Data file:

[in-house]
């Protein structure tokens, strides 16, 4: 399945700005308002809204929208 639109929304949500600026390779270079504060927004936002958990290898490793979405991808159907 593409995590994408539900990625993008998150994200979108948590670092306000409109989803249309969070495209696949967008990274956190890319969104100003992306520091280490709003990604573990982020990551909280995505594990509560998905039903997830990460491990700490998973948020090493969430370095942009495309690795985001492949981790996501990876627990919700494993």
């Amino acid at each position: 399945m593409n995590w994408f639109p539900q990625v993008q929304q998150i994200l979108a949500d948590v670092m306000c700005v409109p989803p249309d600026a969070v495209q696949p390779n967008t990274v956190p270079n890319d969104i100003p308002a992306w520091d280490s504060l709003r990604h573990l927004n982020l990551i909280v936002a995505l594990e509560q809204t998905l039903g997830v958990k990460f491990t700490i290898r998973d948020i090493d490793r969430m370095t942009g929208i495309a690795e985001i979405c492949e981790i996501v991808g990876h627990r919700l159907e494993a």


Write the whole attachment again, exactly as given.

[in-house]
């Protein structure tokens, strides 16, 4: 399945700005308002809204929208 639109929304949500600026390779270079504060927004936002958990290898490793979405991808159907 593409995590994408539900990625993008998150994200979108948590670092306000409109989803249309969070495209696949967008990274956190890319969104100003992306520091280490709003990604573990982020990551909280995505594990509560998905039903997830990460491990700490998973948020090493969430370095942009495309690795985001492949981790996501990876627990919700494993």
């Amino acid at each position: 399945m593409n995590w994408f639109p539900q990625v993008q929304q998150i994200l979108a949500d948590v670092m306000c700005v409109p989803p249309d600026a969070v495209q696949p390779n967008t990274v956190p270079n890319d969104i100003p308002a992306w520091d280490s504060l709003r990604h573990l927004n982020l990551i909280v936002a995505l594990e509560q809204t998905l039903g997830v958990k990460f491990t700490i290898r998973d948020i090493d490793r969430m370095t942009g929208i495309a690795e985001i979405c492949e981790i996501v991808g990876h627990r919700l159907e494993a």